• Spend time setting up mumble. Make sure your mic is not so close to your mouth that you sound like a warp drive, or so far away that nobody can hear you speak clearly.
  • Set up your PTT (Push to talk) key. The real world is a noisy place and while we love to hear from you, we do not need to hear you devouring that tasty snack. Make sure that you assign a key that is not regularly used to avoid constant "keying-up". It's probably a good idea to keep instrumental and vocal serenades to a minimum, unless it is open mic night.

When joining a channel

  • Wait 30 seconds after joining a channel to ensure comms are open. If using Push to talk ("PTT"), then try counting to 3 before speaking: this will help reduce talking over someone.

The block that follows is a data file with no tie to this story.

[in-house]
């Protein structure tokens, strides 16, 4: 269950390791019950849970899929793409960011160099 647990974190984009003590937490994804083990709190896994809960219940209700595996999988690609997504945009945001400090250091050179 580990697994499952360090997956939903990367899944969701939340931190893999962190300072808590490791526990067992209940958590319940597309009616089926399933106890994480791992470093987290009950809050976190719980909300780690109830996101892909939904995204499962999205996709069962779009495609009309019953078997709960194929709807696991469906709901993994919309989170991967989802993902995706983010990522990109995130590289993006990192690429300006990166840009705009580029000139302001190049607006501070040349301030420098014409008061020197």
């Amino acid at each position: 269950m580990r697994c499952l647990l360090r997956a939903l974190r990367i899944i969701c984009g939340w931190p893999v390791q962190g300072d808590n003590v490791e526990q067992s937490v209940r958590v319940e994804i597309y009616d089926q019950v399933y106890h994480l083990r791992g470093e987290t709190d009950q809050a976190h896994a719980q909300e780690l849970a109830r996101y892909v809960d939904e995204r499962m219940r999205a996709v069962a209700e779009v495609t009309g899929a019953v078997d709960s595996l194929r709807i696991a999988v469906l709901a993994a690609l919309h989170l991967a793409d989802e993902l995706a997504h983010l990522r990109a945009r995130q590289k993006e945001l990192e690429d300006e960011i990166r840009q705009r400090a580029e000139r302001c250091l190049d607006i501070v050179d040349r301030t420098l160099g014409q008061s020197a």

• If you need to relay urgent information, then you may use the phrase "Break-break" or "Check-check" to call for quiet and indicate you have something important and urgent to say.

Mumble Channels

  • There is an AFK & Idle (away from keyboard) channel that can be used when someone steps away from their computer (but has chosen to keep mumble open and/or minimized). This will mute the member until they are ready to come out. When a user comes back, they can move back to the voice channel they wish to join. Do not move anyone else to that channel unless they request it.
  • Do not "drag" others to channels without their knowledge or permission. This is considered rude!